As all the work, up that time, was right there, all printable, it seemed silly to continue ripping out pages from the print magazine. The Complete New Yorker‘s discs covered February of 1925 through February of 2005 — with a promise to continue updating the work; The Complete Cartoons covered 1925 thru 2004.

Now some ten years after abandoning the tearsheet practice (the last tearsheet in my black volumes shown above is dated October 20, 2008), I regret not continuing.  There is currently no reliable contemporary archive online or on disc. The magazine’s online search function (available to subscribers) is inadequate.

I’d hoped that any forthcoming celebration of the magazine’s cartoons for The New Yorker‘s 100th birthday in 2025 might update the cartoon database. Heck, update the database for the entire magazine. If you own the aforementioned 8 discs from the Complete New Yorker, you’ll eventually discover that the discs will not work with modern computer systems. Luckily I have an ancient  iBook around and use that to search the database. 

So far, there is no mention in any of the promotional text accompanying the upcoming New Yorker Encyclopedia of Cartoons that it includes a database — its interests seem to be fashioned around cartoon “tropes” — but we’ll see.

Interesting then that it’s back to where it started here: with collecting hard copies.  In my case, I held on to a large number of back issues of the magazine, but not enough issues to fill in these past 8 years. In the last year I’ve started ripping out tearsheets, but they’ve yet to be placed in the binders.  The chronologist in me wants to pick up where I left off, in 2008, and move forward. 

Perhaps I should’ve known better.  Having a binder in front of you, with everything in chronological order is the best way to go. I’ve used these binders as reminders of certain moments tied-in to the drawings (if there was something memorable to record). Here’s an example: a drawing published March 16, 1987.  As you see in the note attached, the drawing includes a nod to William Shawn. 

 

 

 

Tilley Watch Online, The Week of July 1-6, 2018; Cartoon Companion Rates the Very Latest New Yorker Cartoons

The Daily cartoons were 100% Trump or Trumpian this week.  The contributing artists: John McNamee, Jason Chatfield (with Scott Dooley), Sofia Warren, David Sipress, and Peter Kuper.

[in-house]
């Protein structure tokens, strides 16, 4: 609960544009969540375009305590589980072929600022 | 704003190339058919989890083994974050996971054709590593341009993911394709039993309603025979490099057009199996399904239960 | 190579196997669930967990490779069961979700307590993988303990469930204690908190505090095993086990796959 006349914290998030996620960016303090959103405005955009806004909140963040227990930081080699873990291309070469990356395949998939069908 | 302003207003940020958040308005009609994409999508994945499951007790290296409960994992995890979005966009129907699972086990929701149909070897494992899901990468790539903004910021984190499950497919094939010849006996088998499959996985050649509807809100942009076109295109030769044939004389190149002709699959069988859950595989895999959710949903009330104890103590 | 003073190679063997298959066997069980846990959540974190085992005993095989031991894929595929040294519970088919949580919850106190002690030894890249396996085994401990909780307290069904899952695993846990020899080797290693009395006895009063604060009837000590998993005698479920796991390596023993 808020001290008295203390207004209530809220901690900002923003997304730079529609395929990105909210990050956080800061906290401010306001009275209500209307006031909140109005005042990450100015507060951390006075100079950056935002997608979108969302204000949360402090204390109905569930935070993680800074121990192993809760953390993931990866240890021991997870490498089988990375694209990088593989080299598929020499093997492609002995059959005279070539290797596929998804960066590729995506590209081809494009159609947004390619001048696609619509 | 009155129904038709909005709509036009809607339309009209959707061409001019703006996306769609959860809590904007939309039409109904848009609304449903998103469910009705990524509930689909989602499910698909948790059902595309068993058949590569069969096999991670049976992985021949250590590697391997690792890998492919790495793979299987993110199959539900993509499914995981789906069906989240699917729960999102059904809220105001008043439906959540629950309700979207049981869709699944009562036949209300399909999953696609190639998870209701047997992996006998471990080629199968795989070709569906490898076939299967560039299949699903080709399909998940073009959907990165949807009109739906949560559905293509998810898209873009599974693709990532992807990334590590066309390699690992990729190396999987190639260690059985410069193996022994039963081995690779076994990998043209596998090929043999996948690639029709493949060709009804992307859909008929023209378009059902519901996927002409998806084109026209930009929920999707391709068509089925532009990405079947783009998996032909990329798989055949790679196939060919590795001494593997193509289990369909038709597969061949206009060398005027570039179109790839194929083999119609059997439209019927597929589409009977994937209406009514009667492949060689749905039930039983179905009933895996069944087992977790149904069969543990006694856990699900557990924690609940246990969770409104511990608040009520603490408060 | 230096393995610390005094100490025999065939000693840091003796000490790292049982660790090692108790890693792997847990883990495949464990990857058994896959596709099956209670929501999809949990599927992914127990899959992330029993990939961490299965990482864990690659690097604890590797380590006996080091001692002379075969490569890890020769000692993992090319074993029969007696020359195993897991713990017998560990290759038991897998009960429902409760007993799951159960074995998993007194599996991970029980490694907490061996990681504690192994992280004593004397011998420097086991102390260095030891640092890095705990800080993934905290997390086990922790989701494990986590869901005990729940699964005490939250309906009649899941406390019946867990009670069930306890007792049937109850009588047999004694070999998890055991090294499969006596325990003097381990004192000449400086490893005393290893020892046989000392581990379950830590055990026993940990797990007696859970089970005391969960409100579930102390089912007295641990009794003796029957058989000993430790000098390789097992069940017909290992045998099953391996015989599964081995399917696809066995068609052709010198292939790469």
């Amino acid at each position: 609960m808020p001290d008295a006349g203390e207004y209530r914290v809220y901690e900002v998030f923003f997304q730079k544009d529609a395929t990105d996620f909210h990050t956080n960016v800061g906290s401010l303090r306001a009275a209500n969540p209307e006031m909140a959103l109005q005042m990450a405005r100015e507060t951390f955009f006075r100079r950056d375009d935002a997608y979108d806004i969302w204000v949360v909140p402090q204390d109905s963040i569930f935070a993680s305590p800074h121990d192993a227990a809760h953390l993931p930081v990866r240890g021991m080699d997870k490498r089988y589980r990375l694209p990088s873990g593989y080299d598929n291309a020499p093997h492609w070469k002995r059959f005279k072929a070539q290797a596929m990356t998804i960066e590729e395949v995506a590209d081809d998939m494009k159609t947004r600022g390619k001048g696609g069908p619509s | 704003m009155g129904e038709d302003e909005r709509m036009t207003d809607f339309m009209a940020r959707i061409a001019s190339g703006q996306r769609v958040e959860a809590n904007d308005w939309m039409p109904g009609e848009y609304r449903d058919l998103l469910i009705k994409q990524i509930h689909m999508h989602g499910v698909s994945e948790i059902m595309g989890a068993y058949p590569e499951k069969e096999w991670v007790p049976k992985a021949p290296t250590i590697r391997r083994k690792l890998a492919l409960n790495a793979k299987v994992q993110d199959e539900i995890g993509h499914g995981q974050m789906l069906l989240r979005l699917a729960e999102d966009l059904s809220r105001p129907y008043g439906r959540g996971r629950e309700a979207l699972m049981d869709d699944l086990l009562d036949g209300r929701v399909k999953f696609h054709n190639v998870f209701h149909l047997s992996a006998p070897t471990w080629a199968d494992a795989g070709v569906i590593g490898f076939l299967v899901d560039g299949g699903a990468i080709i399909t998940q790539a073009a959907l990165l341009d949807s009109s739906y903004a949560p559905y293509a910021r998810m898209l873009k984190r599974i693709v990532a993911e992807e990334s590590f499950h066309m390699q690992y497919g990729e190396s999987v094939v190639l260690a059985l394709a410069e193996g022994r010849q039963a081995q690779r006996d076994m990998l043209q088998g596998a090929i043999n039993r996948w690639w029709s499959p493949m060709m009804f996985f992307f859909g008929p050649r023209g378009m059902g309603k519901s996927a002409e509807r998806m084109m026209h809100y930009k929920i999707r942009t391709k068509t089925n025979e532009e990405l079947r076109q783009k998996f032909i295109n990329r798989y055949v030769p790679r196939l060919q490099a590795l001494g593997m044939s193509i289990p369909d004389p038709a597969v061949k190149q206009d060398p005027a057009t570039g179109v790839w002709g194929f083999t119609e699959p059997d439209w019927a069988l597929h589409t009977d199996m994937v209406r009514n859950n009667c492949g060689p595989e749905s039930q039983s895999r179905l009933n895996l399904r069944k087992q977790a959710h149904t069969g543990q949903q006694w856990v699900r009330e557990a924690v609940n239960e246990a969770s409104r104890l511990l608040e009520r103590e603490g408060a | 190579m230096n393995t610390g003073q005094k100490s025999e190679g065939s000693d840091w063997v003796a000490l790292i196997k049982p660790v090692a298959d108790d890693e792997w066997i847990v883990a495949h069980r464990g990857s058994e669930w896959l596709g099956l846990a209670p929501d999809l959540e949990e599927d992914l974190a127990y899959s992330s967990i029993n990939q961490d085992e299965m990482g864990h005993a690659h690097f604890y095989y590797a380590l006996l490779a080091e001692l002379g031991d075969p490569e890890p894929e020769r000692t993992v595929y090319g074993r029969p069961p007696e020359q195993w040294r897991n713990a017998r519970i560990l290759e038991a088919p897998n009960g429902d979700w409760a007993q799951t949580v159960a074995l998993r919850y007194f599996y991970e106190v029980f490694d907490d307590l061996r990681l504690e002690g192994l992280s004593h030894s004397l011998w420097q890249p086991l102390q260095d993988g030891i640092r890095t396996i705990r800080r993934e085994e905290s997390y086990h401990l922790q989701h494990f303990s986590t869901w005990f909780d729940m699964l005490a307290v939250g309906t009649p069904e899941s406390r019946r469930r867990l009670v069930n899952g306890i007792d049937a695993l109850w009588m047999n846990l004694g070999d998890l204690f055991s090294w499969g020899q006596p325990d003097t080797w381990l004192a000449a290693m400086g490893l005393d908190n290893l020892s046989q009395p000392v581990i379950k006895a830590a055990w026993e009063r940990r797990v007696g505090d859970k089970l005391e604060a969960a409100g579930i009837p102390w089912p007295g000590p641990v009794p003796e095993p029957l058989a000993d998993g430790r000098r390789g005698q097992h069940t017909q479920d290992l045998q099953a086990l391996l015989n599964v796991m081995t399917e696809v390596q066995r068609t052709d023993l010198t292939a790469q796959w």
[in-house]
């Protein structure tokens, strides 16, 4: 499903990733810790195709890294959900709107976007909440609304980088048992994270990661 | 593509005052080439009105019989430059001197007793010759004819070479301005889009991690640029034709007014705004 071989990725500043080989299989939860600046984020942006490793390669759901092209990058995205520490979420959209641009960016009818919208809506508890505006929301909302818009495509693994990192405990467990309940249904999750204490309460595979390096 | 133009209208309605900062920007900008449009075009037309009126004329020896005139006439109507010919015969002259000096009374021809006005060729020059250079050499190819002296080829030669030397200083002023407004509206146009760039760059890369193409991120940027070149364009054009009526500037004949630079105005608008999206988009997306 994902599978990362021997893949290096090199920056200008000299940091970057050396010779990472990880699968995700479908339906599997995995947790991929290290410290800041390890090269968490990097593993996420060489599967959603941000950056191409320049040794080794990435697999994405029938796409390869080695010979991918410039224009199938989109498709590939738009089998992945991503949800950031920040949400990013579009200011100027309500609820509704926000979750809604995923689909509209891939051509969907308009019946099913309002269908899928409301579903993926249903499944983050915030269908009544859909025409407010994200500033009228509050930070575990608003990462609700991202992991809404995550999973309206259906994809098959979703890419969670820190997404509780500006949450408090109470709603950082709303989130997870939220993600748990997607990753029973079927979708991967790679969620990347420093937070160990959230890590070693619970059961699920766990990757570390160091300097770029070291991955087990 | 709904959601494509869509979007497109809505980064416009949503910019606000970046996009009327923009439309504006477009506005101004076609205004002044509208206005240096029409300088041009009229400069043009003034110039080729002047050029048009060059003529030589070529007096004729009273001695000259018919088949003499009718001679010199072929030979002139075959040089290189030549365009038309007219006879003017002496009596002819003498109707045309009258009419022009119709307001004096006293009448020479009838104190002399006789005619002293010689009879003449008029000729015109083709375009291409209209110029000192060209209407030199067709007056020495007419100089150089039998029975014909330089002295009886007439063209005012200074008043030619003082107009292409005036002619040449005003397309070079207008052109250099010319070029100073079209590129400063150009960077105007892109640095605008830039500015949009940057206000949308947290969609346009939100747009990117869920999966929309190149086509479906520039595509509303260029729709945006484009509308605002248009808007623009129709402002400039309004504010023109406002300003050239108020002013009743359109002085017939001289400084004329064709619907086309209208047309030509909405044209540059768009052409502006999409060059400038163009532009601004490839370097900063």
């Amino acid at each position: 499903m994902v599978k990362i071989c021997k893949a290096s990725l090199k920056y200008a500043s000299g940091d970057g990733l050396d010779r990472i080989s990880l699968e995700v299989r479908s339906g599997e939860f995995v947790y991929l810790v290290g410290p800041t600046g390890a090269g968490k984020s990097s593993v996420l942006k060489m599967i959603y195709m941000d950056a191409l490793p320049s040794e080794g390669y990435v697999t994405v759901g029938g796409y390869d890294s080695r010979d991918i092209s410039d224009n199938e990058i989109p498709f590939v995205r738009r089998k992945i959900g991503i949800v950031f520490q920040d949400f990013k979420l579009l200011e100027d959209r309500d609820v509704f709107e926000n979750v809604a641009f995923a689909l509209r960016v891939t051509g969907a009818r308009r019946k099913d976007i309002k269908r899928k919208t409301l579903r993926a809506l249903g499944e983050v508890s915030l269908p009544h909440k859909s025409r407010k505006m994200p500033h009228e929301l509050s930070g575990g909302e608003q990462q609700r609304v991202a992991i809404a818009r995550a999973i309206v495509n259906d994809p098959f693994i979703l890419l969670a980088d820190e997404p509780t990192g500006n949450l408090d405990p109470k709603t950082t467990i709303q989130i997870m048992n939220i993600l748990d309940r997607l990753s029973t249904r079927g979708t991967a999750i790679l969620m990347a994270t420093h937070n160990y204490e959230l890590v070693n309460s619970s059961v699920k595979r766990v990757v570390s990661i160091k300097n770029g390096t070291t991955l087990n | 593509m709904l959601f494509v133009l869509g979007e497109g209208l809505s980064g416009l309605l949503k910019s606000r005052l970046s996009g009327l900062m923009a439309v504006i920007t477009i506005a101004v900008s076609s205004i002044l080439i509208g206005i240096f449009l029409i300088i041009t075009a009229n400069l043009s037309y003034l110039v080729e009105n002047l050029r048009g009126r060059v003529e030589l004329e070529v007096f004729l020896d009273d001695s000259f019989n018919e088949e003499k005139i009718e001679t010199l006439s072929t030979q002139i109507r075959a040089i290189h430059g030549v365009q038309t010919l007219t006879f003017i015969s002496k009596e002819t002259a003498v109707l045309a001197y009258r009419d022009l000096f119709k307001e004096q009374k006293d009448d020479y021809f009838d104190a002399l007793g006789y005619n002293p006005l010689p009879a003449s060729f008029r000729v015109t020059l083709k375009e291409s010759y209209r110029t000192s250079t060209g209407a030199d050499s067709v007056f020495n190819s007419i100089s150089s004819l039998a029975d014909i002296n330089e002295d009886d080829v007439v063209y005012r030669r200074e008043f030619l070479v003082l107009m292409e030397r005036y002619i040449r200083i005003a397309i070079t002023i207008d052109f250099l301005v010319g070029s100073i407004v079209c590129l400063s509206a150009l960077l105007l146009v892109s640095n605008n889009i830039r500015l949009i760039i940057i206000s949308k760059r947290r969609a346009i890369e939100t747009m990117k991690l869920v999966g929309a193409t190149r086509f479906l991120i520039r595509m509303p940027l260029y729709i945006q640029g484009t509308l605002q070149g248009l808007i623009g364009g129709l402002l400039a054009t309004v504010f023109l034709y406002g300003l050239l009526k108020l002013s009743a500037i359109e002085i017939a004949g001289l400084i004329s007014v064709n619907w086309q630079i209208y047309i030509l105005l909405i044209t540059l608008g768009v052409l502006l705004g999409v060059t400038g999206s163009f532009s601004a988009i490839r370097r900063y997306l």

And over on this week’s Daily Shouts, the contributing New Yorker cartoonists were: Will McPhail and Liana Finck

You can see all of the above and more by following this link.

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Cartoon Companion Rates the Latest New Yorker Cartoons

The CC’s Max and Simon are  back at week’s end with their rated takes on each and every cartoon in the most recent issue of The New Yorker  — the double issue, July 9 & 16 — the one with the floating dog (or dog floating) on the cover. Read it here!

Another Two Pages From the New Yorker Ency of Cartoons; Podcast of Interest: Liza Donnelly

Another Two Pages From the New Yorker Ency of Cartoons

Back on June 19th, The Spill had this to say about the upcoming New Yorker Encyclopedia of Cartoons:

Stylish packaging…can’t wait to see what more is inside. Especially curious to see how the two volumes incorporate the advertised 3000 cartoons (or “classic images” as the publisher calls them). Actually, since we now can see 3 classic images, curious to see how the other 2997 are incorporated. 

Well , the publisher, Blackdog & Leventhal, has just eeked out two more pages showing 4 more cartoons (by myself, Charles Barsotti, Danny Shanahan, and Gahan Wilson), These are, as you’ll see, under the “Clowns” heading (the encyclopedia is organized around subjects):

Alrighty then.  Now we’ve seen 7 of the 3000 images promised. Only 2,993 to go!

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Podcast of Interest: Liza Donnelly

While live-drawing in Dublin last week (I’ve shown a few of her Dublin drawings here), Liza Donnelly sat for an interview with Roisin Ingle of The Irish Times.

Link to the Irish Times podcast.

 

 

 

 

 

 

 

A Thursday Round-up: Fall Cartoonist Panel of Interest Includes Eckstein, Acocella, Borchart, and Weyant; New Yorker State of Mind’s Look at the Issue of June 8, 1929; Fawkes’ Bronte Book

Fall Cartoonist Panel of Interest

Not too early to pencil this one in on your Fall calendar: Bob Eckstein, Marisa Acocella, David Borchart, and Chris Weyant will appear September 29th at the Milford Readers & Writers Festival. Here’s a piece about the festival.

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A New Yorker State of Mind Goes deep into the New Yorker issue of June 8 , 1929. One of the Spill‘s favorite blogs continues to inform and entertain. Read it here.

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Fawkes’ Bronte Book

Above: an excerpt from Glynnis Fawkes’ graphic piece on Seven Days Vermont, “A Cartoonist/Writer Draws Parallels With Charlotte Bronte” (See the rest here). Ms. Fawkes’ work has appeared on newyorker.com. According to the bio provided on Seven Days Ms. Fawkes’ bio of Charlotte Bronte will appear in 2019.

 

 

The New Yorker’s First Fourth

 This stunning Ilonka Karasz cover graced the New Yorker‘s first fourth of July issue. Ms. Karasz  contributed a remarkable 187 covers to the magazine; her first was on the 7th issue, April 4, 1925, her last appeared on the issue of October 22, 1973. Of note within the issue: this Helen Hokinson drawing appearing on the Talk of The Town’s lead page:

In 1925, Ms. Hokinson, newly arrived in New York (from Chicago) enrolled at Parsons School of Design. According to Liza Donnelly’s book Funny Ladies:

One day [Hokinson’s] instructor sent the students out to sketch in the streets of New York. Hokinson drew an elderly woman waving goodbye to a departing ocean liner. Upon her return to the classroom, her teacher, Howard Giles, laughed and suggested she take this and other drawings to the new magazine down the street.

This simple drawing of a woman waving immediately won over Harold Ross and Rea Irvin. Her work had an ease to it: Ross recognized the humor in her line quality, but also in what she chose to draw. Ross purchased her first submission and invited her to return every Tuesday  with more sketches for consideration.